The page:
Friday, July 6, 2012

A Glimpse of Brandeis

The Science Center!
Today’s adventure began with a tour of Brandeis University in Massachusetts. Like the Dartmouth tour, we began with the info session first. An admissions counselor named Meaghan McHale did a wonderful job presenting Brandeis, especially for those who aren’t familiar with the college. I personally have never heard anything about Brandeis, so the info session really helped open my mind up. I learned that Brandeis has a total of 3,319 undergraduates and about 1,800 graduates. It is 9 miles west of Boston, and I found that pretty cool because unlike Dartmouth and Wellesley, it’s a lot closer to the city life. I mean, I doubt that a lot of students spend most of their time in the city since Brandeis is filled with activities. They have 250 different types of clubs; raging from a Cheese Club to a Democracy for America club. The average class size of a Brandeis classroom is 17 and the student-to-faculty ratio is 9:1. Like Wellesley and Dartmouth, Brandeis strives to give their students a more intimate learning environment, where the staff can get to know a student in a personal level. I’m starting to like the idea of being in a smaller college where I can get one-on-one attention from my professors. It scares me away from wanting to sit in a lecture hall where a professor talks AT you and 600 other students. Brandeis requires 32 courses to graduate, with a chance to fulfill that over the course of 4 years. Though it is a small liberal arts college, it is a major research facility that has more undergrads doing the work in campus. It hones their skills and they end up with more tangible research information. They also encourage experiential learning and like Wellesley and Dartmouth, they have a lot of study abroad programs.

Brandeis castle
All three colleges strive to have a close relationship with their communities. In one way or another, they create networks within their own students that then reach out to their communities. In Wellesley, I felt a more vibrant sisterhood bond since it is an all-girls school. The women of Wellesley College are really all about empowerment. I respect this 100% and I love the idea of surrounding myself with motivating, successful women.  Dartmouth students have a really tight bond with one another and also with the school itself. Our tour guide, for example, waved and greeted almost every Dartmouth student that passed by. That was awesome because he made it seem like everyone is really close in Dartmouth. There are a lot of activists in Brandeis and most are all about social equality and helping out in the community. I really loved this idea of being surrounded by people who really care about social issues.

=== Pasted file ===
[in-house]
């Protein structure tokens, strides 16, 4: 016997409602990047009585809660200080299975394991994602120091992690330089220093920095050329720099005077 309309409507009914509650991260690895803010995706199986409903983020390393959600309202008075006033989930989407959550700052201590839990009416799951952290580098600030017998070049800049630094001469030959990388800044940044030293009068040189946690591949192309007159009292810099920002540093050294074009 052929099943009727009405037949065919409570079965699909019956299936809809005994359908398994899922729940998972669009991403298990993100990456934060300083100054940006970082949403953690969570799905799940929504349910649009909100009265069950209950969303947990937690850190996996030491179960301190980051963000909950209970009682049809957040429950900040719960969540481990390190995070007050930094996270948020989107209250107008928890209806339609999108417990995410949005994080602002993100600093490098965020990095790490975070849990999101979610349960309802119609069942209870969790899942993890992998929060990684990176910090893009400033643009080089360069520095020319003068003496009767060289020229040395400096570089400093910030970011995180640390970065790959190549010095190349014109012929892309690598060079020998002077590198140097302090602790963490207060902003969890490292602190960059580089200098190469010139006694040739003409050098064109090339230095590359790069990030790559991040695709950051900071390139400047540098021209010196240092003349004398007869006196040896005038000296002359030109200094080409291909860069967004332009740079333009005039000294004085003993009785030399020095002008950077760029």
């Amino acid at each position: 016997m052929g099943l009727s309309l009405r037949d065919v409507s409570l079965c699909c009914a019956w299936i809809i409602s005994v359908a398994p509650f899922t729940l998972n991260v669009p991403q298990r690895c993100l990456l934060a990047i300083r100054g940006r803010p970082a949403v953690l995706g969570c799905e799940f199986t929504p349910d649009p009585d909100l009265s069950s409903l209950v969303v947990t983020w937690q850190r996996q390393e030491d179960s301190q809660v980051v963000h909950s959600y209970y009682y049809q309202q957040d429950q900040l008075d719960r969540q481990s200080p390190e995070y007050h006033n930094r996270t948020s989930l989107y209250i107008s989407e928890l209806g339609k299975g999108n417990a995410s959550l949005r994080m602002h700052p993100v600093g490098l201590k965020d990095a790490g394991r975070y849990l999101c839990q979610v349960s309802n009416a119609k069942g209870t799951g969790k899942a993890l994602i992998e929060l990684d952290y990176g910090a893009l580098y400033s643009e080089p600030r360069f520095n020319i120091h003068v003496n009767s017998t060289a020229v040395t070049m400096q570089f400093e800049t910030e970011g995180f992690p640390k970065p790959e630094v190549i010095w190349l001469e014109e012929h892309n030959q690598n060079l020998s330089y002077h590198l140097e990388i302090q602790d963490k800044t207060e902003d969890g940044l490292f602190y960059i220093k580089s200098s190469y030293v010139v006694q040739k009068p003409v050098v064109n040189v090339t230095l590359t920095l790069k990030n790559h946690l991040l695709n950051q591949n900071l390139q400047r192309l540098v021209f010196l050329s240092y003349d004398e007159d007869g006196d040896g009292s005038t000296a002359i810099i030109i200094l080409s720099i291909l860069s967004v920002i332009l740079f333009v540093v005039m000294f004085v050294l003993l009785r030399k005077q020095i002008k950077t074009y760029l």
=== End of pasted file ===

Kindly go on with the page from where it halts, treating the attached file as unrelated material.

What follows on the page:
Inside a  Brandeis dorm
However, unlike Wellesley and Dartmouth, Brandeis offers merit scholarships. I found this really appealing because I love the sound of scholarships! They’re also a need based college and vows to meet 100% of a student’s demonstrative need. They do the CSS profile and allow financial aid. It seems to me that most colleges do offer a whole bunch of financial aid opportunities. I never even thought that I would be considering such prestigious schools because I didn’t think I would be able to pay for them. These past few days of touring different colleges not only motivated me but also informed me about out of state colleges. I can’t wait to share all of this information to my friends and family back home.
We got a chance to tour the campus and visit an actual Brandeis dorm. There were two things that fascinated me about Brandeis. First, they have this state of the art science department hall called the Carl J. Shapiro Science Center. It helps reduced energy costs of the whole science department by 30%. And it looks really really nice inside! The other thing would be the fact that there’s a castle inside Brandeis… and it is actually a residence hall. I mean, how many students can say that their college has an actual castle?! We wrapped up the Brandeis tour and had lunch at their Faculty Club restaurant. The girls and I had some downtime and then met at the lobby before 5 PM to head to Boston for a dinner.